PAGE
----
June 9th, 2010
So amidst the usual rubbish about “the truth confined” and various other bizarre conspiracy theories about space stations and stuff Muse have released another space rock album to add to their legacy. Following on from their real big break into the mainstream, ‘Black Holes And Revelations’, and on the back of summer smash single ‘Uprising’ we have the revolutionary sounding ‘The Resistance’. However this time, it’s very saddening to say that Muse have lost their edge.
Now don’t get me wrong, the likes of ‘Uprising’ and ‘Resistance’ are right up there with the best of their more accessible work; a storming rocker with sci-fi-pop sensibilities, and a catchy chorus people can sing at their now bloody massive gigs. It’s just now more than ever, Muse are starting to live up the stereotype of being an Intergalactic stylised Queen. They attempt epic with songs like ‘United States Of Eurasia’ and all it comes across as is the band trying to do ‘Bohemian Rhapsody’ from Neptune or something ridiculous. And you may be thinking “lazy reviewing”, and while in general I’ve avoided that comparison in the past, the evidence here is just mounting, and their attempt to make every song a festival closer is at this point extremely grating. Previously on records like the excellent ‘Absolution’ and ‘Origin Of Symmetry’ everything has been big, dramatic and scary but it was never the ridiculous caricature that this album is.
The music itself, in technique and execution, as always is excellent. Matt Bellamy is extremely talented at his primary instruments of piano and guitar, and whoever composed all of the string work obviously knew what he was doing. There’s also no denying that Bellamy is still in very good voice and rightfully no longer has to deal with lazy declarations of his voice being a Thom Yorke knockoff. Chris Wolstenholme‘s bass is as always great, not overly noticeable but very much an integral part to the setup. My problem with this album is not its musical prowess, it’s with the band and their sound as a whole.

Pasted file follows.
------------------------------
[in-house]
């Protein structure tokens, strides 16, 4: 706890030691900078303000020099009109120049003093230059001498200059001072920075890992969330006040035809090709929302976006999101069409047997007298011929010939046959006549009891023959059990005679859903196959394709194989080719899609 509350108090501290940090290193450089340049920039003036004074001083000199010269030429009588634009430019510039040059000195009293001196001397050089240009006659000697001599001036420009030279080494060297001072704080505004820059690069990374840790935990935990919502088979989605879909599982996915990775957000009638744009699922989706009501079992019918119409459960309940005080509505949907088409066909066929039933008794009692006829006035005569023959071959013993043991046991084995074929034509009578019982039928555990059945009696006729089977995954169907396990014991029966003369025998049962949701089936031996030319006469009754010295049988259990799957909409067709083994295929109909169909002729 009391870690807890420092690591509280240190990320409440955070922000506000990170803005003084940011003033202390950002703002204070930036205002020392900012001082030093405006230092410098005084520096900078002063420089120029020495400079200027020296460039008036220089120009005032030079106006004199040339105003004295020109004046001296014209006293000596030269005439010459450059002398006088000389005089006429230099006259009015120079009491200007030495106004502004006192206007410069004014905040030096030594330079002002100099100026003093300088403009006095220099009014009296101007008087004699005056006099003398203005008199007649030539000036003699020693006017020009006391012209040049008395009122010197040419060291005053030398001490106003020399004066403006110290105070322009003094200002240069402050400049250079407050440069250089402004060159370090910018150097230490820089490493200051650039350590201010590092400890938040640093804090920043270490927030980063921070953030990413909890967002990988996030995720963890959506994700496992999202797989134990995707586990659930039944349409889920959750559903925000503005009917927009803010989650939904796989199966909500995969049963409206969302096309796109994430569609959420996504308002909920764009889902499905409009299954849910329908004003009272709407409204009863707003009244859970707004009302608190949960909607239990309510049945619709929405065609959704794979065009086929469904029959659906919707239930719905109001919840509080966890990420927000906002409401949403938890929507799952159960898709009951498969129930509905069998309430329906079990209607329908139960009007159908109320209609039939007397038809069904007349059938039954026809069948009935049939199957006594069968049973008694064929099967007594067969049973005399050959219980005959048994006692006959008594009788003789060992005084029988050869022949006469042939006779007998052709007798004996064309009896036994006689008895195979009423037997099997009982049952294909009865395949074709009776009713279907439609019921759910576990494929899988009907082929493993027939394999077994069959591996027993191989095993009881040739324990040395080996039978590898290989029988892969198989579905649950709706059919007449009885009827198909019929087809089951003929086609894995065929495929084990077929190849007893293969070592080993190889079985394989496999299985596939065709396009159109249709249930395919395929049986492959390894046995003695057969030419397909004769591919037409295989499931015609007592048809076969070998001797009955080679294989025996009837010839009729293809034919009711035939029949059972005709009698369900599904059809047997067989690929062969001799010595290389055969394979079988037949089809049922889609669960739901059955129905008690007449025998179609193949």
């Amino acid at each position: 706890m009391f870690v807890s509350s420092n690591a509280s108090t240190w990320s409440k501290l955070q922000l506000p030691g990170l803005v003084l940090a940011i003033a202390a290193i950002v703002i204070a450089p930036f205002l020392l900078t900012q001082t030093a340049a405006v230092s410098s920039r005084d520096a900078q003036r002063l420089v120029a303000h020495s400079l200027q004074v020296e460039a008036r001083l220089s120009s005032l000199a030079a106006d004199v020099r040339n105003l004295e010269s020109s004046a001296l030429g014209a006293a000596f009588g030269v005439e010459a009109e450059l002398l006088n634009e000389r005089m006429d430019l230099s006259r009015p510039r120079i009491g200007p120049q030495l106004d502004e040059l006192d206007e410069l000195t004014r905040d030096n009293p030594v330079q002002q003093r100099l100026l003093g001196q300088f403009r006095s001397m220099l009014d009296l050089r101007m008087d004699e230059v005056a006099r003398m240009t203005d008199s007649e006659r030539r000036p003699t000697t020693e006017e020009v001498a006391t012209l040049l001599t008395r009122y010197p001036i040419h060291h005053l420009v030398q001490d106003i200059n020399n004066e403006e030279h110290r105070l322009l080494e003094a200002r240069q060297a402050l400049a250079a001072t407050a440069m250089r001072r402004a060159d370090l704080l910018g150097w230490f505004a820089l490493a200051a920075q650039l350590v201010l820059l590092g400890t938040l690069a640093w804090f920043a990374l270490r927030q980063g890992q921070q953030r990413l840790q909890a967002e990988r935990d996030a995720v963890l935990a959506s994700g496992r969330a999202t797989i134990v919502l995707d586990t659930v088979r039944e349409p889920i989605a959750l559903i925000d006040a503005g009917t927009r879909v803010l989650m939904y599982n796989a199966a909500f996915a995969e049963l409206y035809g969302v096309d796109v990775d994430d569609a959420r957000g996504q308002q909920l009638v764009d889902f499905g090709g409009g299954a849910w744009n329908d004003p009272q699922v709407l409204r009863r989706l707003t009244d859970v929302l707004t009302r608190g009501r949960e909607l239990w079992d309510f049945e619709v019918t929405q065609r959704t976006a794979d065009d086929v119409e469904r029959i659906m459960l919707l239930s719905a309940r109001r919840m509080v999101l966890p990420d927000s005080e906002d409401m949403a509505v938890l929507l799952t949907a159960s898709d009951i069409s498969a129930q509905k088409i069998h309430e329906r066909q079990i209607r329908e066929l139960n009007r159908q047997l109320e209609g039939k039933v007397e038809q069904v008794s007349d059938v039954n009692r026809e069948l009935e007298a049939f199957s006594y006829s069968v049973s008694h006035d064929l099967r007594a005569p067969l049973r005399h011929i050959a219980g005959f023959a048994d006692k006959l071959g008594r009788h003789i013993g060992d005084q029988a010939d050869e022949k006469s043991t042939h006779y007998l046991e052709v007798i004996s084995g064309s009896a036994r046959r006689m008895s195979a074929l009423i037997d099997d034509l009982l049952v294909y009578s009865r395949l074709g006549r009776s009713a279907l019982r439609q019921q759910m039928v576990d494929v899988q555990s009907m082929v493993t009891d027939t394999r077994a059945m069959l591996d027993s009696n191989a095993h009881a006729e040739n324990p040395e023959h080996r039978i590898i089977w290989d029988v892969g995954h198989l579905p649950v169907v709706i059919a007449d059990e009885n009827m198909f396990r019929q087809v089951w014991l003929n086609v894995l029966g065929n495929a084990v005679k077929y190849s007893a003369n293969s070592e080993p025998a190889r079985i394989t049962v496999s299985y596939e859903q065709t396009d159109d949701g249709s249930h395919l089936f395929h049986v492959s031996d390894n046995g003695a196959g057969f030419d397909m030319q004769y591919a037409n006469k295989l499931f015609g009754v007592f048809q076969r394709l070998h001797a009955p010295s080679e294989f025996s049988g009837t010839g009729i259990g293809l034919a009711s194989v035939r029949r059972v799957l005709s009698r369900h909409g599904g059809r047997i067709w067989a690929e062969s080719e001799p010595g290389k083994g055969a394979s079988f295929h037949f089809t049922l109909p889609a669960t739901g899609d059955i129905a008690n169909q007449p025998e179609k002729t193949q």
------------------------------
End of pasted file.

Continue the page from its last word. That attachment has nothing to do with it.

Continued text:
They can’t seem to decide whether they want to be bombastic-space-prog extraordinaires or sleek, smooth popstars and this makes for an extremely frustrating listen. This problem is actually rendered physically in the tracklisting, with the lurch between the ethereal but cheesy ‘Guiding Light’ and the first half of rocker ‘Unnatural Selection’ being particularly jarring. The album does have it’s moments though songwise, with the jazzy ‘I Belong To You’ being a little reminiscent of Cold War Kids (that might just be me), but being something new to the Muse canon, and not being awful (see City Of Delusion’ from the last album), is only a good thing.
Before concluding, a brief discussion of the Exogenesis suite or symphony or whatever you wanna call it. I am not mortally offended by this like some other critics. Muse‘s experimentation has always been good or at the very least interesting, and the same goes for their toying with classical compositions (see ‘Exogenesis: Cross Pollination’). To be honest them spreading a big operetta piece over three songs does not surprise me. I’ll say this; in places it is great, it is as glorious and epic as Muse has ever been. But in other places it’s just boring and being over the top for the sheer sake of it.
It saddens this reviewer to say, but now when Muse bring out new feelings it will result in a feeling of dread rather than excitement. After previously relishing new Muse albums to see in what mad direction they would go yet, or to see what glorious stupidity Bellamy had added to his guitar most recently, now there will just be apprehension and most likely disappointment, upon absorption of the pompous, shellshocking incarnation of what this once great band have become.
Written by Paul Smith